Review: Agustina Bazterrica – Tender is the Flesh

Tender is the Flesh
Agustina Bazterrica

The flesh of animals has become poisonous to humans. Unbelievably, the only source of protein left is ‘special meat’. Otherwise known as meat from ‘heads’, there are specially bred humans that are used only for meat and hides. Marco’s job is to check and maintain their quality. And yet, gifted with a beautiful head, Marco isn’t sure if humans are still valid meat.

This is a rich novel that is intended to be confronting and powerful, but is instead I found it off putting. It seemed like a train wreck from the start, and yet I kept hoping for a satisfactory conclusion. Instead what I read made me feel irritated and grossed out. Also there were parts (such as Marco’s ?affair? with the butcher) that I didn’t understand the importance of. This is literature, not light reading. It demands attention and thinking that I just didn’t have the space to give.

Some of the imagery in this novel was very disturbing. For me, it was reading how the pregnant humans had their limbs removed so that they couldn’t kill their own fetuses. See, now, doesn’t that say to a ‘head’ farmer that you shouldn’t do that? To my knowledge, no animal currently harvested for meat does this.

Maybe I missed the point of this novel? Should it have humanised the (non-human) meat industry for me? Unfortunately growing up as a beef cattle farmer’s daughter, I’m pretty pragmatic about meat, and where it comes from. I knew all those beef burgers and lamb chops by name before they were meat, and it never bothered me.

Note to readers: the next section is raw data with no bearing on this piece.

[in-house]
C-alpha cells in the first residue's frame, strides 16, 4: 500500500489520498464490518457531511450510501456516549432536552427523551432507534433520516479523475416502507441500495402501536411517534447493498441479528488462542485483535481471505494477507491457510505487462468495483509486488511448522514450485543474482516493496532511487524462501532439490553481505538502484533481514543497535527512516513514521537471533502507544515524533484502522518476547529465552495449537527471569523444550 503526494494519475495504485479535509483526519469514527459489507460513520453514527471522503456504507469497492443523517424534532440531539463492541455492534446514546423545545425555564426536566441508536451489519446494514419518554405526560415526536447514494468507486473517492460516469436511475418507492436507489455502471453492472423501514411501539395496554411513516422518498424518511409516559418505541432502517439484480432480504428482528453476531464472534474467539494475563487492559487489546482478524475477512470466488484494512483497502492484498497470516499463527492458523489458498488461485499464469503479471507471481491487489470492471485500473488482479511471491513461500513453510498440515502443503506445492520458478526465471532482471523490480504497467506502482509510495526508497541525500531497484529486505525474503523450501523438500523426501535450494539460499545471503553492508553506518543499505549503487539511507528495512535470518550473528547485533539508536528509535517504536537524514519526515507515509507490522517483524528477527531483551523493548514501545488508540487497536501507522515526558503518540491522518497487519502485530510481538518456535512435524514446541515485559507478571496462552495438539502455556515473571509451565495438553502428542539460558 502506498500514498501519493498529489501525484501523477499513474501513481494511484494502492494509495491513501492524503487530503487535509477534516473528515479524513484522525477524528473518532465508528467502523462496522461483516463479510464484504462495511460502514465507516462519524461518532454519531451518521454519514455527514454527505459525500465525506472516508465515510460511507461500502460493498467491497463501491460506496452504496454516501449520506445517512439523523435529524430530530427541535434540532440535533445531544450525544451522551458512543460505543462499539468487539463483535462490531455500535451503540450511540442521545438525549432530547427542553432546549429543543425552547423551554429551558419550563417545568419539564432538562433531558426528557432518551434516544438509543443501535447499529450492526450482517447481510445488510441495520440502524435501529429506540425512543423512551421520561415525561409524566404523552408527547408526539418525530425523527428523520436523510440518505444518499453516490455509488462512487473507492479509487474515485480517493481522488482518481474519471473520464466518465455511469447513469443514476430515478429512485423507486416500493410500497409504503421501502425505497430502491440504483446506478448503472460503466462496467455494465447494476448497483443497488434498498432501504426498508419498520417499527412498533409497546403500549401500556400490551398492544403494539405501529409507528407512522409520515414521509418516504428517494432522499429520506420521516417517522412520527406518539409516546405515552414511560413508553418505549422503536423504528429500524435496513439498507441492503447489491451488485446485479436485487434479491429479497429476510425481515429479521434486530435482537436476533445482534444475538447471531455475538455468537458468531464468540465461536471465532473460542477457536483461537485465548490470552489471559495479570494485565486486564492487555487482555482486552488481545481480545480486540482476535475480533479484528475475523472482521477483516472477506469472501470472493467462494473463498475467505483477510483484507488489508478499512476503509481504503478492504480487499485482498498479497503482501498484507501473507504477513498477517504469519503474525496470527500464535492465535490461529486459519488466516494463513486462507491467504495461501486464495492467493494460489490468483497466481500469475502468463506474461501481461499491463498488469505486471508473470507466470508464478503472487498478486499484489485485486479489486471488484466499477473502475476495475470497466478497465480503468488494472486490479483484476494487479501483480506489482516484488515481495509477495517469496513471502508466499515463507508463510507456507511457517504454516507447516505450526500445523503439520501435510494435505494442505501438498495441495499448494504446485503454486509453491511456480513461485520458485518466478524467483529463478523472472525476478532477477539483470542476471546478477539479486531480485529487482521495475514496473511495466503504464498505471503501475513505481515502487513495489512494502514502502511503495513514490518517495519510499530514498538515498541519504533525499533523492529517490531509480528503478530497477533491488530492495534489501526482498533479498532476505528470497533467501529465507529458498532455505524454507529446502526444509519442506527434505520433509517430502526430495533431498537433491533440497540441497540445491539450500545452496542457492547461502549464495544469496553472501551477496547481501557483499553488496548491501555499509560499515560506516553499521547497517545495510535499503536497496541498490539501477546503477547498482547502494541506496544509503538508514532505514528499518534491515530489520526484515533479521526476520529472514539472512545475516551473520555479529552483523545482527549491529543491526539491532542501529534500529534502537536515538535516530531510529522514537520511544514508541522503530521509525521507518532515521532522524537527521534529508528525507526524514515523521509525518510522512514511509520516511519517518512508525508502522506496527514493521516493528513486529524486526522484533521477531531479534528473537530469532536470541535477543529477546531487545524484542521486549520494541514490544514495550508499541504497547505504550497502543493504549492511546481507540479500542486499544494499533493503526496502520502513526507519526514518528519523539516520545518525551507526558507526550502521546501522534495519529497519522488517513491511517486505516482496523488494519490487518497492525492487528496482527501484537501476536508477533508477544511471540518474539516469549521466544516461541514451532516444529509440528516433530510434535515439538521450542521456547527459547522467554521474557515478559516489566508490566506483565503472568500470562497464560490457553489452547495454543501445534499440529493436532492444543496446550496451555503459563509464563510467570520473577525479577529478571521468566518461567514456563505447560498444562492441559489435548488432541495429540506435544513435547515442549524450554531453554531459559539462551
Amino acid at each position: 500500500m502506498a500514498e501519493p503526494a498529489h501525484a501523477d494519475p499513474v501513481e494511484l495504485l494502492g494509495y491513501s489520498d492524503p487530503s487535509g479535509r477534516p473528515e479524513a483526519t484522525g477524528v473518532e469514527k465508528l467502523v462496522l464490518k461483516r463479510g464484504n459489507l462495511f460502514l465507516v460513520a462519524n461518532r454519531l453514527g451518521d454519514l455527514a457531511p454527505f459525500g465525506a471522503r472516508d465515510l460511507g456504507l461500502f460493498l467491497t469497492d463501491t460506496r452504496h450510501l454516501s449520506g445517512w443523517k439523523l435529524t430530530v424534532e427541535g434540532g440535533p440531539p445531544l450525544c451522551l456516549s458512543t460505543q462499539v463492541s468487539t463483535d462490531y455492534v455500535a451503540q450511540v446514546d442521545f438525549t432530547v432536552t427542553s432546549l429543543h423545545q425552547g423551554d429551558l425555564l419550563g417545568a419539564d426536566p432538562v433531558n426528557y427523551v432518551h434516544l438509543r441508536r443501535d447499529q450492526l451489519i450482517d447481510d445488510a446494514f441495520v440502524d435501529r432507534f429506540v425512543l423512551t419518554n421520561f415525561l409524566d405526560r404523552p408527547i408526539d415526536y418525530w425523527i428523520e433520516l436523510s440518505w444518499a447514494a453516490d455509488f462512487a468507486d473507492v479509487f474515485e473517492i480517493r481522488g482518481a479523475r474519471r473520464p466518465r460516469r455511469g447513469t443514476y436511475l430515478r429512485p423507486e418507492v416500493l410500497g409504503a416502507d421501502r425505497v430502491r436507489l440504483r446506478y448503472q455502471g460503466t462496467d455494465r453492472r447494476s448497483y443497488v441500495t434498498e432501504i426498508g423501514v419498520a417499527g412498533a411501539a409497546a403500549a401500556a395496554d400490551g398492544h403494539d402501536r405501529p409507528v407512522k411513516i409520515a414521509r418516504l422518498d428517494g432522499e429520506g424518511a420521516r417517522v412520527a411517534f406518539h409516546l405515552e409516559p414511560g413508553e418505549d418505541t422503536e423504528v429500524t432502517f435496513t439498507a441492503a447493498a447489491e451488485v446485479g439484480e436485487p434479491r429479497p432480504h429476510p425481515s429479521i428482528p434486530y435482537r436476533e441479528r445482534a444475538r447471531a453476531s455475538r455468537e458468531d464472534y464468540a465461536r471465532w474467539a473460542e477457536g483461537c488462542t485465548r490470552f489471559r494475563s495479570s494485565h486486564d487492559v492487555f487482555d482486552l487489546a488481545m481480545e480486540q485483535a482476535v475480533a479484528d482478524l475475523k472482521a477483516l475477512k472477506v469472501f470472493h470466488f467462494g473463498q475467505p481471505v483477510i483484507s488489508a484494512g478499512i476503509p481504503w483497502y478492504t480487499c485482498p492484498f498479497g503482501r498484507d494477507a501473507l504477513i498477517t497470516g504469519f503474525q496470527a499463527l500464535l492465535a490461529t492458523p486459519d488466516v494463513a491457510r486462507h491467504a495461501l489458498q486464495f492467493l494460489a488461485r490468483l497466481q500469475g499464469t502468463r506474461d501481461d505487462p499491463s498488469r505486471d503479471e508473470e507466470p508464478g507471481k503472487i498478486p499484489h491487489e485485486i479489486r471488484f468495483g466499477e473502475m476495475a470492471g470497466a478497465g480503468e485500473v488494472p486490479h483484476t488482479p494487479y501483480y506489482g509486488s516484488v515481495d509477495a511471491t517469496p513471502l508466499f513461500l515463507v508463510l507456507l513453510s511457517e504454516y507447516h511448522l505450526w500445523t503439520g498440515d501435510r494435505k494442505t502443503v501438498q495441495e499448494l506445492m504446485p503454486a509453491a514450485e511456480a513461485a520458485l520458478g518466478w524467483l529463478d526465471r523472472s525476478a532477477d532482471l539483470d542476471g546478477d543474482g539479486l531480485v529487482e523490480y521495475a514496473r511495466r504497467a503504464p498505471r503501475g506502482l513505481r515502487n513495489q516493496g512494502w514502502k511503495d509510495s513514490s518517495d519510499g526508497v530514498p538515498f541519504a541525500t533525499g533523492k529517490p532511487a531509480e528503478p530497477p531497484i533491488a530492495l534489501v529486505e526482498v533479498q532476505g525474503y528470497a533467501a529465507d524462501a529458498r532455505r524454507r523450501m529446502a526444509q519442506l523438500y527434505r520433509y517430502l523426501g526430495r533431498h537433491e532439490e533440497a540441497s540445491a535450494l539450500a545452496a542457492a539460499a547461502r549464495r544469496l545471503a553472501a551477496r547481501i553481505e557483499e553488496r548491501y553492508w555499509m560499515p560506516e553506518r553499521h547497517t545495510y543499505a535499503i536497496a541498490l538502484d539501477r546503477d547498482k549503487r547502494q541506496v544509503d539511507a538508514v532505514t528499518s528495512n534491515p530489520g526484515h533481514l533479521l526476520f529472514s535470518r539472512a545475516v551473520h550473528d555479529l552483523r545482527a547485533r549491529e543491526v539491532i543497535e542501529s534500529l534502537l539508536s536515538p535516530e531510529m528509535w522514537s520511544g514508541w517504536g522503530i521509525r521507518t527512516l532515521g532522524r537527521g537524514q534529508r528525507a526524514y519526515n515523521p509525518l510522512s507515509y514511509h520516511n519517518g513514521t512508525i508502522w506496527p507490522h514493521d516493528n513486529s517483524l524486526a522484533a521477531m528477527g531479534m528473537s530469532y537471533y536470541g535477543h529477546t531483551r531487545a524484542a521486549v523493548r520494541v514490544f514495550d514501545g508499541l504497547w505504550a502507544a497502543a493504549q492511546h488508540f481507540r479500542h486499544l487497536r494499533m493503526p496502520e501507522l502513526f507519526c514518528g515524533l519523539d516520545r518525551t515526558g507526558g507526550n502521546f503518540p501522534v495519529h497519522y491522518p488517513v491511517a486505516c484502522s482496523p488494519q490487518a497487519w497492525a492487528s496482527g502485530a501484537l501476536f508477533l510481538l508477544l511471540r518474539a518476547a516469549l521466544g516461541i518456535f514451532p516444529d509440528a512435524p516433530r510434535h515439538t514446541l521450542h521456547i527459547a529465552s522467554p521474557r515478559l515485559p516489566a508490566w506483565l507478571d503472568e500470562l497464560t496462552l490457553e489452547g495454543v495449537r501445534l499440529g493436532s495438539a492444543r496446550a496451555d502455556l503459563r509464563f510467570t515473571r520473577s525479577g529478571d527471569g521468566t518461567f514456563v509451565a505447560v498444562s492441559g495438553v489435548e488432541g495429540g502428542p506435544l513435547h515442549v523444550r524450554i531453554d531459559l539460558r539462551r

I didn’t realise that this was originally translated from Argentinian. That’s not something to hold against it – I’m honestly pretty sure that I wouldn’t have enjoyed it regardless of the language. It’s supposed to be a critique on meat eating, but I interpreted it as an actual hypothetical situation. It turned me off reading in a way similar to the way that The Biggerers did (again, maybe I missed the point?).

A high flaunting novel that missed the mark for me. I finished reading it, but was left disgusted and dismayed. I think the answer from me is ‘yes’ I would do cannibalism if you told me that I had to, in order to survive. But I wouldn’t accept human meat that’s been bred for the purpose.

Faber Factory Plus Ffp | 31st March 2020 | AU$27.99 | paperback

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